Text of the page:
“It wasn’t even planned, I made one for a neighbour and posted a photo of it on our social media, and was soon inundated with requests. In the end, we sent out over 500. With the picnic boxes, it soon became clear that our customers ordered them for celebrations or just wanted to treat themselves, and being unable to dine out, this was the perfect solution.  

“Although it did get super busy for us, it was enjoyable, especially knowing that we were spreading some happiness in such uncertain times. It’s difficult to know what the future holds. However, I do feel people will prefer to stay local and support Suffolk businesses, whether they eat out or stay in and order.” 

The Weeping Willow pub's winter garden. It features a tent filled with fairy lights, fire pit and chairs

The winter garden at The Weeping Willow pub in Barrow showing that al fresco dining can be done all year-round now - Credit: Chestnut Group

Eating outside 

Another huge change to the dining sphere was the emphasis on year-round outdoor seating, and according to Tori Dexter, group growth manager at the Chestnut Group, this certainly looks to stay - even once the pandemic is over.  

“Throughout lockdown, our pubs were doing okay, but we did a see a bit of a downturn in trade, as I think most people did, but it depends which lockdown you’re referring to. The second one hit us harder as people weren’t able to socialise indoors with those they didn’t live with, so that’s when our outdoor gardens really took off.” 

In September last year, government restrictions prohibited groups of more than six people meeting socially indoors. 

Chestnut Group, which owns a number of pubs across East Anglia, made the decision to erect a number of ‘winter gardens’ throughout their venues, meaning groups of up to six could socialise with those outside of their household between the second and third lockdown.  

“It was something we were thinking about doing anyway, so we put them up in September, but when it started to get colder, we put up fairy lights and heaters inside of them.” 

Tori believes outdoor dining and pub garden marquees in particular will make a permanent return once restrictions have been lifted and pubs can reopen their doors, no matter the season.  

“I think more people would rather eat that way regardless, away from enclosed spaces. The winter gardens provide a different dining experience, and there’s a nice feeling about eating al fresco.” 

A picture of a Wagyu burger on a countertop in a food truck

The pandemic has seen businesses get creative with their food and drink offerings - including more gourmet cuisine available from street food trucks, like this wagyu beef burger - Credit: Joshua Wright

The rise of street food 

As more people embrace outdoor dining, food trucks and street food markets also saw a huge resurgence during the pandemic - with many still trading successfully while restaurants and pubs have closed their doors.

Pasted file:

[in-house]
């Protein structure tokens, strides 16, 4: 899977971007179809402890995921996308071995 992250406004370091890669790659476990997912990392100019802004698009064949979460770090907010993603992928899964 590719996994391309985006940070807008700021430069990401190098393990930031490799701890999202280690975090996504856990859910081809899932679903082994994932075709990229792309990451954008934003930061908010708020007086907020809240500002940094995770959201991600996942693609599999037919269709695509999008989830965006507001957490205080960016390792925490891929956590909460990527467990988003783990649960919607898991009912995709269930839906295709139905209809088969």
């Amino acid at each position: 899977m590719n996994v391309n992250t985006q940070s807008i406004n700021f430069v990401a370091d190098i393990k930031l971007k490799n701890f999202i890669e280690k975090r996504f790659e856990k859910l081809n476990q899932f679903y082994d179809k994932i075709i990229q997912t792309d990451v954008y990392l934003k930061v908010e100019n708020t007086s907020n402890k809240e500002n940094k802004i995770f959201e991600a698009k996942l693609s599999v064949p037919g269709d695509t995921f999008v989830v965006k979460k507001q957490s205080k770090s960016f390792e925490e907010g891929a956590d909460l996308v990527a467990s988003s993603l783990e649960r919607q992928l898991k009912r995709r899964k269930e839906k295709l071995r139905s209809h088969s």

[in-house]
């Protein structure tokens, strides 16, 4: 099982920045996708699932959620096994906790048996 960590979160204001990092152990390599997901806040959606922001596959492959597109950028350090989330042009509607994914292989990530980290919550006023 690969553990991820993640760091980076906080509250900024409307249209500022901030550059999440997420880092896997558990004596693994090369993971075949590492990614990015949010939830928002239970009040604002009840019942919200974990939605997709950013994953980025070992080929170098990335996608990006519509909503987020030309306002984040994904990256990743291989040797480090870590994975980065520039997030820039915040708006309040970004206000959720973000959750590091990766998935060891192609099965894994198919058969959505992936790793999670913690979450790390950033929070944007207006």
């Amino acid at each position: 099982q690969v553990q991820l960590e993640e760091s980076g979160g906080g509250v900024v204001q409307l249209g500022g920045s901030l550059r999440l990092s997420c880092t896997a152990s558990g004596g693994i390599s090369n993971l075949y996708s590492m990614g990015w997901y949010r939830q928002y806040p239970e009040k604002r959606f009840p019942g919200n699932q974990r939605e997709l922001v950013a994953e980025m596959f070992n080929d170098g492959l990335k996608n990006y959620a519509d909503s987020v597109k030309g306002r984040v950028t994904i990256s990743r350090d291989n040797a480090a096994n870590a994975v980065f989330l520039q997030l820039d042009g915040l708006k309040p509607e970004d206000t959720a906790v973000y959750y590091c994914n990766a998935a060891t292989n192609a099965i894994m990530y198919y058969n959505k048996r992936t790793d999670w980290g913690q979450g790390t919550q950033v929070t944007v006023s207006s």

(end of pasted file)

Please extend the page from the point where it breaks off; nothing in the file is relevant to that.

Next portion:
Hadleigh resident Joshua Wright launched a gourmet burger truck before Christmas with business partner Johnathan Nicolson – with the aim of bringing something different to the town. 

“Food is fashion and street food is so fashionable right now, so that’s what we built our concept around,” explains Joshua.  

Dishes on Wagyu Burgers and Street Food’s menu include burgers made from ground wagyu beef, chicken wings, triple cooked chips and breakfast baps. 

“We found a supplier of wagyu and just ran with it, so that became our USP. Where we’re pitched up, there’s nothing like it.” 

The truck is currently situated on the Hadleigh bypass, and due to its overnight success, Joshua is planning to launch a second van near Woodbridge. Could gourmet food vans and a demand for street food be something we see more of going forwards? 

“I would like to think so. The response from customers has been amazing so far, and most nights, we’re at about 70% capacity. Food vans are more of a low-risk venture for both the staff and the customers, as we have a van rather than a restaurant.” 

An interior shot of the pub shop within The Queen at Brandeston

The Queen at Brandeston is one of the many Suffolk pubs that became a makeshift shop during lockdown, selling regional produce to local residents - Credit: The Queen at Brandeston

Pubs become shops... and more 

Lockdown restrictions have seen people not only shy away from crowded places such as indoor restaurants, but also supermarkets. A number of pubs across the county quickly transformed into makeshift shops and even delis to ensure local residents could still stock up on essentials, with some even doing deliveries for those shielding. 

The Queen in Brandeston opened up a shop within its pub at the start of the first lockdown, working closely with local suppliers to stock fresh fruit, vegetables, bread and other essentials. 

“I think in terms of opening the shop, it was really to adapt to the landscape and to also support the community in Brandeston,” explains Mark Waters. 

“We’ve got a pretty local supply chain, and we’ve been working with local businesses such as Fen Farm Dairy, Havensfield Eggs, Fairfield Farm crisps and Adnams.” 

The pub’s shop, which is open five days a week, is set up with the vulnerable in mind and only allows two people in at a time, to allow for better social distancing. It also does delivery boxes for anyone who may be shielding in the local village.  

“The shop will probably continue post-lockdown, as we’ve been utilising any produce we have an oversupply of within the takeaways, so it helps us cut down on food waste too.” 

Become a Supporter

This newspaper has been a central part of community life for many years. Our industry faces testing times, which is why we're asking for your support. Every contribution will help us continue to produce local journalism that makes a measurable difference to our community.

Become a Supporter
Comments powered by Disqus